Reno is an amazing place to live if you love exploring dirt roads that provide access to public lands with amazing backcountry recreation, views and solitude. Here are ten easy off-road trails close to Reno, NV.

These trails are all well-traveled and easy to find, but if you want a little extra info, there are links below to writeups on and video guides on the All-Terrain Family YouTube Channel. For more info check out these books:

It’s also handy to have something like Gaia GPS ( or On X Off Road ( on your phone or tablet. 

Alright, let’s hit the trail.

Peavine Peak: Easiest Off-Road Trail in the Reno Area

Peavine Peak Road

You see it every day, but did you know it’s super easy to get to the top? Peavine is probably the easiest dirt road you can do in the Reno area that actually goes somewhere. It’s rough but not particularly steep. It’s wide, with plenty of room to pass or turn around. 

Despite the easy conditions, the views are great in every direction for most of the drive. If you’re into hiking or biking, you can access miles of single-track trails along the road. If you want to explore and make things more fun, there are endless side roads that are open to vehicle travel. 

To get there, head north of Reno on I-580 to Stead Blvd. Turn left, then right on North Virginia St., then left on Peavine Road. The road turns to dirt right away and continues on to the summit, where there are radio towers and 360-degree views of the Truckee Meadows and the North Valleys. 

The summit is about 7 miles from the turn-off at Virginia Street. This trip can be done easily in half a day. The road is impassable in winder as snow builds up and blocks travel. It can also be quite muddy in wet conditions. 

Sunrise Pass: Easiest Off-Road Trail in Carson City

Sunrise Pass Road

Sunrise Pass road is the second easiest trail in this list and traverses the Pine Nut mountain range from Carson Valley to Smith Valley.  Sunrise Pass road can be done as an out-and-back of any length or as part of a scenic loop around the Pine Nuts encompassing Smith Valley and Topaz Lake. 

From Reno, travel south on I-580 through Carson City to Johnson Lane. Take Johnson Lane to the off-road staging area where the Sunrise Pass road begins. The road is dirt the whole way and gets rougher, rockier, and more rutted as you go higher and higher. Take care, and turn around if conditions exceed your comfort level.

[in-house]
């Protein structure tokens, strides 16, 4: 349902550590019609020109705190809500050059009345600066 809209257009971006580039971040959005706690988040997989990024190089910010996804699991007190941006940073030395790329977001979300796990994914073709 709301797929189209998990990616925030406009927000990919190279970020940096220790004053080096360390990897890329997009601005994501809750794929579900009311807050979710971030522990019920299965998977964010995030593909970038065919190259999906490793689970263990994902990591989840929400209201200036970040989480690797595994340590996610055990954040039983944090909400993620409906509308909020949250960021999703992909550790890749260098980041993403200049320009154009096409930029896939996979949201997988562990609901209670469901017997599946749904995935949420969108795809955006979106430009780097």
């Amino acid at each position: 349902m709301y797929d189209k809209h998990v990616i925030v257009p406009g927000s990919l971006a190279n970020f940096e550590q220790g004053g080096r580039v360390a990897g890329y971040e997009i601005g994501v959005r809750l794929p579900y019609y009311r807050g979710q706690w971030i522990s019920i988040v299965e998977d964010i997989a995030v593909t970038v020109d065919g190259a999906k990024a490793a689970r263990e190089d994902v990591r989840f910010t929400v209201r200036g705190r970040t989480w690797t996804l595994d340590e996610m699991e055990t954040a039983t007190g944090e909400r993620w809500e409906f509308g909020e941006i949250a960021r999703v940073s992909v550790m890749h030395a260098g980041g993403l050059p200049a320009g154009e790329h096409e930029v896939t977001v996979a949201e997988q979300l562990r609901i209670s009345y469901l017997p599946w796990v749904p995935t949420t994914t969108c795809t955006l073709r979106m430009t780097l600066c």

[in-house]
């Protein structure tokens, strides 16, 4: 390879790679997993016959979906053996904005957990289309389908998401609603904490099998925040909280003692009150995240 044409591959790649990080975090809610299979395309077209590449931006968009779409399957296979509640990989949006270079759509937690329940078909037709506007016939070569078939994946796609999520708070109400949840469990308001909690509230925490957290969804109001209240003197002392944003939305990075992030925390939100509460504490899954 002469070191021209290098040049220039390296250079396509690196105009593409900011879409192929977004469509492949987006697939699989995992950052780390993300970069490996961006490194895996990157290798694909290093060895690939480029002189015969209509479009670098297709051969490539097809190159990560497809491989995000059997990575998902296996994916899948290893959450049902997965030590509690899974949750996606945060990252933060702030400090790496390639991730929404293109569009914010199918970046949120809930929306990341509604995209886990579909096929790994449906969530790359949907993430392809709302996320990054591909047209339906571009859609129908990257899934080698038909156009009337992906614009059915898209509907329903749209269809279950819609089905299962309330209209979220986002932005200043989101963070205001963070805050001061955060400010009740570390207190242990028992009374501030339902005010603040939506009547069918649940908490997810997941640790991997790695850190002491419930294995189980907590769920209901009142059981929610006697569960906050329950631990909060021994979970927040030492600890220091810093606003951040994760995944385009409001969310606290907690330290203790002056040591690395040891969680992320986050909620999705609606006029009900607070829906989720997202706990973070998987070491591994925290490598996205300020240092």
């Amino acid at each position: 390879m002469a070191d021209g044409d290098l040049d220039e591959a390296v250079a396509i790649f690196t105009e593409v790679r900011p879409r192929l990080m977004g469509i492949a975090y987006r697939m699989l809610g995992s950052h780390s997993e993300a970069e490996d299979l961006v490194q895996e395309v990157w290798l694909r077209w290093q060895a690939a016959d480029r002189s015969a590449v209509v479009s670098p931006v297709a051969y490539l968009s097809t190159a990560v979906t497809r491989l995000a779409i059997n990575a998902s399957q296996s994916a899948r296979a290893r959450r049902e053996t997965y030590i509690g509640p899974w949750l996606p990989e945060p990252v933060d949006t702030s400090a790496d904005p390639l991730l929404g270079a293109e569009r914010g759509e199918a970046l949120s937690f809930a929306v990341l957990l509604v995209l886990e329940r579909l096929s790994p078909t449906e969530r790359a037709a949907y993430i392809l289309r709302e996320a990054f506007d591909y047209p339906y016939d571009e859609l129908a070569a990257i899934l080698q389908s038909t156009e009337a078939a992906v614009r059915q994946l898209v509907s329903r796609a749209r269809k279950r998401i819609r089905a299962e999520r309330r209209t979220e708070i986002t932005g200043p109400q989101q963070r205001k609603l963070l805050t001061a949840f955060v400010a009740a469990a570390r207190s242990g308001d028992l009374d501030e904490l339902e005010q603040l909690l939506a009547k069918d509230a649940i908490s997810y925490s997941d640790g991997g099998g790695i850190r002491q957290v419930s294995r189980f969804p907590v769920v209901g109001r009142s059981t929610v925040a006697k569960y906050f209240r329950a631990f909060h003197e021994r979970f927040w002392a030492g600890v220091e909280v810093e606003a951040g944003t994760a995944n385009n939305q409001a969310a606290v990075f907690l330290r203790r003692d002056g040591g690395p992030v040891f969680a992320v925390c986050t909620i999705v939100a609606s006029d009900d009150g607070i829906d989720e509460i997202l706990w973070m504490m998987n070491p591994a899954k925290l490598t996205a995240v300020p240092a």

Along the way, there are some sights like Painted Rock and spectacular views of the Carson Valley and Sierra Nevada Mountains. The Pine Nut Range is home to a great many Mustangs, and you’re likely to see bands of these horses on the lower flanks of the Sunrise Pass Road.

This road is also impassable in winter and could be affected by wet conditions. 

Dog Valley Road: Verdi Crystal Mine

Dog Valley Road

Dog Valley Road and Hennessy Pass Road connect Verdi with the North Valleys around the West side of Peavine Peak. The main attraction of this trail is the Verdi Peak Crystal Mine. This is a spot that was a source of Quartz Crystals used in radios during World War 2. Just about any SUV can make this trip, from Subarus and AWD minivans to 4Runners or Suburbans, though this is a bit rougher at the start as you climb out of Verdi.

To get to this trail, head West out of Reno on I-80 to the Gold Ranch Exit. As you get off the freeway, turn left on Third Street, head back east to Verdi, and turn left on Bridge Street. After the one-lane bridge over the Truckee River, turn right on Dog Valley Road. 

The road heads up the hill and becomes Henness Pass Road, which continues all the way to the Jackson Meadow area. Dog Valley is the valley behind Peavine, so when you come to an opening with views down into the valley, turn right on Dog Valley Road. From there, the road heads down into the valley and is labeled Long Valley Road on some maps. This can be slick and treacherous in winter, so take care here as well.

The Crystal Mine is about 9 miles from the start of Dog Valley Road. If you continue on the road, it winds through the forested valley that opens up and, after 18 miles, terminates at Highway 395 North of Reno. 

Toll Road: Historic Road from Reno to Virginia City

Toll Road

Toll Road is in my backyard. Most of the videos on this channel were shot in some part there on Toll Road. This is a Historic route from Reno to Virginia City and is maintained by volunteers and enthusiasts and, at the very bottom and top, by landowners who have houses there. 

The road is generally passable all year as it doesn’t get much snow, but it does get a lot of traffic. From Reno, head south on I-580 to the South Virginia or Mt Rose exit. Follow signs for Virginia City, Geiger Grade Road, or Highway 341.